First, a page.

Updated: Jan 29
My stint at studying Engineering at MIT, Manipal was very enriching educationally, intellectually, socially, emotionally and spiritually, whose fruits I enjoy even today for I continue to learn and evolve so much by my continuing interaction with many amazing college mates.
One of my senior friends was a tall, strong and fearless Khalsa Sikh, Ragnath Singh Kooner. Like all Panjabi people he is passionate and witty, only a lot more so. In addition he was an excellent student.
Initially Ragnath's classmates would joke with him and pull his leg, then by and by it got out of hand. All and sundry, every Ram, Tik and Hari classmate jumped on the bandwagon and the jokes began to get mean and increasingly disrespectful.
Each day at noon they would taunt Ragnath Singh 'Sardar ji ke baraa Bajj gaye' (It's 12 O'clock so beware the Sikhs will go crazy).
At first Ragnath shrugged it off, then he requested them and then he warned them. But no one took notice of the protestations of the gentle giant.
This phrase 'Sardar ji ke baraa Bajj gaye' was actually a warning issued by Mughal, Afghan and Persian leaders to their own men, out of great fear. Fear of the insanely courageous Khalsa Sikhs, though outnumbered would use high speed guerrilla tactics, to attack, wear down and finally defeat the much larger and more powerful invaders. The Sikhs would appear, almost out of nowhere from the dark, charge, attack and decimate the enemy and melt away into the night.
The invaders grew terrified of the Sikhs and would warn their soldiers to remain alert, for the Sikhs will make insane and brutal attacks in the middle of night, so 'beware of the Sardars'.
Sardar ji is a term used for almost all Khalsa Sikhs which literally means leader.
Not only Indians but many in the entire sub-continent owe their very existence today because of the sacrifices and contribution of the Khalsa Sikhs.
Many acknowledge this fact but some stupid and arrogant people may be forgiven for being ignorant of their own history.
The magnificent Sikhs are a proud and noble people, who will gladly die for friendship and a noble cause but are unlikely to tolerate or forgive injustice, cruelty nor disrespect. Ragnath was no exception and one day he made that point to his classmates.
So one day in 1975, there was a brief lull between lectures as the clock struck 12 at noon, some of Ragnath's classmates started taunting him again chanting in unison 'Sardar ji ke baraa Bajj gaye'.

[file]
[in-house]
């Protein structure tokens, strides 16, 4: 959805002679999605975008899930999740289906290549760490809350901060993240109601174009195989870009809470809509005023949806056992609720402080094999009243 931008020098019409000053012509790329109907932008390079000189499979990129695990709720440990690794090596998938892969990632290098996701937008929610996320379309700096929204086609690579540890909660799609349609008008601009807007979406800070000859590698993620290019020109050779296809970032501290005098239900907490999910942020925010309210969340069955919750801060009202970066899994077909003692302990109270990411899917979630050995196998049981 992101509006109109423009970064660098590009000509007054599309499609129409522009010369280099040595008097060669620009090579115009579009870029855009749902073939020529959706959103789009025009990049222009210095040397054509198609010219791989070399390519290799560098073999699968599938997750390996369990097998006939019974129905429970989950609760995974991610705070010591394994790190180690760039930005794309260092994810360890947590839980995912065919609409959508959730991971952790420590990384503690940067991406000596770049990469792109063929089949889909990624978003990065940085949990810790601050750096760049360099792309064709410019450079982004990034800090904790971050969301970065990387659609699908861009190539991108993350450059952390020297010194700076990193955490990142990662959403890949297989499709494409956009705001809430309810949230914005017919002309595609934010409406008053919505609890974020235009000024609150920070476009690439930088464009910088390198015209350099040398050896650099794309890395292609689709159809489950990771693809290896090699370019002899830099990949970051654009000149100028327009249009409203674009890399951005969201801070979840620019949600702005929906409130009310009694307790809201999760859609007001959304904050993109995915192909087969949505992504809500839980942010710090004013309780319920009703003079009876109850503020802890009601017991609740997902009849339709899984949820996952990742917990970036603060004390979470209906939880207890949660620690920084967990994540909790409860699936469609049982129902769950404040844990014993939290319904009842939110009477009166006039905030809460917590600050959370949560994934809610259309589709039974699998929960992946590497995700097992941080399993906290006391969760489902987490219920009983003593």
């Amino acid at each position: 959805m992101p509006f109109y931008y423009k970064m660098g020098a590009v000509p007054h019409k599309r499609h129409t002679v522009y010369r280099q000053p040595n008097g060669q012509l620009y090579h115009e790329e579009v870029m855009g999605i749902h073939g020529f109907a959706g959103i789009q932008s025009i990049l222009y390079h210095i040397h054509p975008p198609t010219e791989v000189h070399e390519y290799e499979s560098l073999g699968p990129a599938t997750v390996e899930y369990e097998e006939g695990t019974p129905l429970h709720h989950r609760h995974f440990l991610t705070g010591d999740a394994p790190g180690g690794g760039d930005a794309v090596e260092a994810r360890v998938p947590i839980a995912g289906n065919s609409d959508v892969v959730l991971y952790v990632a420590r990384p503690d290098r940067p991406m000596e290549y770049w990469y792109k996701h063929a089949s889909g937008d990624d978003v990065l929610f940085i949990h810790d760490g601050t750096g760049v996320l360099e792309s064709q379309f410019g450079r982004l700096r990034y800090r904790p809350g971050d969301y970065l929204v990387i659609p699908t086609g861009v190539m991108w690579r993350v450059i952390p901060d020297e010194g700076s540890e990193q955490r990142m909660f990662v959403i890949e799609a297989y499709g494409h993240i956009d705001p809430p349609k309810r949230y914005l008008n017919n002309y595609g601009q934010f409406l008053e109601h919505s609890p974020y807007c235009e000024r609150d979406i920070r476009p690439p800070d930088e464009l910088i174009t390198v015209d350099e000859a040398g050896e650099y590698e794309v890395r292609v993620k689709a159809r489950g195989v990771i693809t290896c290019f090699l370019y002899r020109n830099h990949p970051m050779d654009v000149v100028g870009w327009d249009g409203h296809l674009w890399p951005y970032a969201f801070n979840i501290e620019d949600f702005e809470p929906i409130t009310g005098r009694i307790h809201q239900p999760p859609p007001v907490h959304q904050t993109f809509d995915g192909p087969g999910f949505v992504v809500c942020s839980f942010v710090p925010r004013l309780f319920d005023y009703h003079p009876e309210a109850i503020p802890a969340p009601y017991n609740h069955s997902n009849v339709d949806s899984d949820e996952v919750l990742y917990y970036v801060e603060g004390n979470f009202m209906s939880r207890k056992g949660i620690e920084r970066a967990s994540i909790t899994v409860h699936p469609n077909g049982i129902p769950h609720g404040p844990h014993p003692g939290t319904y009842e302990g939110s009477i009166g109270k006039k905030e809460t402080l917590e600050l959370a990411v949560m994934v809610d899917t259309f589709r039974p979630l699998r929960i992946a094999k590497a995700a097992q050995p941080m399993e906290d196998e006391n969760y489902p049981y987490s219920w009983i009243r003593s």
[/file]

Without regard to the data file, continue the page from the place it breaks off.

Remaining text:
Suddenly Ragnath Singh appeared to have lost his mind. He leapt out from behind his desk, shouting.
Ragnath started kicking, slapping and punching those class mates, who habitually taunted him. To each person he assaulted he would bring his palms together in the classical 'Sat Sri Akal' greeting/apology saying 'Please forgive me, I don't know what has possessed me' he would then give the poor chap another tight slap.
Fearing for their safety, some cowered in the corners of the class room and those who could simply fled the classroom.
The faces and bodies of all those who had been disrespectful of Ragnath and the Sikhs, were badly bruised, as they crept and crawled out of the classroom.
After 2 minutes, a calm and composed Ragnath sat down. Not surprisingly he was the only student in attendance for the next lecture.
News of the incident spread like wildfire. Some admiring folks came to congratulate Ragnath and most gave him a wide berth. But none ever disrespected or taunted him nor any of the other Sikhs again as long as we studied there.
What are the lessons I learnt from the incident.
1. There is a huge difference between, joking and disrespecting.
2. Decency is often mistaken as timidity and weakness.
3. We humans will try and bully and torment anyone, even a lion if they feel we can intimidate and dominate them.
4. The true Sikh respects himself or herself and is therefore respectful towards others and always showing great restraint.
5. Many timid people hide within the mob or group and become emboldened. They begin to behave in a manner unlike what they would dare to do so when alone..
6. One should never underestimate the fury of honourable and patient men when pushed to the extreme.